Webinar presenter John Thompson answered a number of your questions after his presentation, Emotional Intelligence for Law Enforcement: Hidden Keys for Survival. Here are some of his responses.
Audience Question: How can a line officer, or supervisor go about working with their command staff or even their city council if you're a chief to help work on implementing this training within an agency?
John Thompson: Law enforcement is not a one-size-shoe-fits-all across this country. The way agencies operate and policies from state to state change. The very first thing is that the individual officer himself needs to become emotionally intelligent to change him.
Everything's different, if you have union, if you have your sergeant, lieutenant, captain or training department, they can take it up and request that type of training. Because of the difference, it is hard for me to answer that question directly.
But the bottom line is, it's the responsibility of the agency's management, chief of police, sheriff, or training department to ensure that we're getting the needed training. It is so important that we get some type of EQ awareness within the Academy, but more important when the officer is on the street. Talk to who you can within your agency and try to move it in that direction.
Audience Question: Emotional intelligence is applicable not just for law enforcement, it is also applicable to probation and corrections officers. It is really applicable to almost every one of the disciplines both within and outside criminal justice.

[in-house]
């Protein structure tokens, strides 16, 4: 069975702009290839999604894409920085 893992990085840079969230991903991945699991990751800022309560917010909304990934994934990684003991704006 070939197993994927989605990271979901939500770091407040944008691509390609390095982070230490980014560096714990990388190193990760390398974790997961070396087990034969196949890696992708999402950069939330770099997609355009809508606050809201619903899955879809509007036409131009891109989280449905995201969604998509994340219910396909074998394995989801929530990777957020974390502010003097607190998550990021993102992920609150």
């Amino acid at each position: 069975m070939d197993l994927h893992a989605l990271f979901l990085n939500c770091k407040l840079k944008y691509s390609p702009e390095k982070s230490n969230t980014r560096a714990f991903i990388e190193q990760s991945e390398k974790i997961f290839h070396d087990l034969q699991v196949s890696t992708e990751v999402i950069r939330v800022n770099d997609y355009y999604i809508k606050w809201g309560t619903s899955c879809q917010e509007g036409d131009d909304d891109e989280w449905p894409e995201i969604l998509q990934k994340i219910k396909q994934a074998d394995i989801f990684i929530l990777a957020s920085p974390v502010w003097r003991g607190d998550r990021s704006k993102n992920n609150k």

John Thompson: More importantly in corrections, when you're dealing with a closed facility like that, or even probation and parole. This is not just for law enforcement. We're only talking about law enforcement because of the situation you're put in, sometimes life and death situation. But this does to any job, whether it is public service or not. So yes, it applies to everybody in your life.
Audience Question: When a person is training themselves to redirect our beliefs, how long does it typically take for them to automatically go to the redirect response?
John Thompson: It took me one day, but again, I understood it. I gave you the scenario of me driving. I drove for years and years getting more and more stressed out, almost wanting to run somebody over but then it just dawned on me, "What am I doing?". I think it hit me that if I have an emotional response during my drive, I'm in trouble — I'm going to go to jail, I'm going to get killed — I mean these are the options that I have, and they weren't good options. So basically, it took me one day to reprogram it. I fall back occasionally.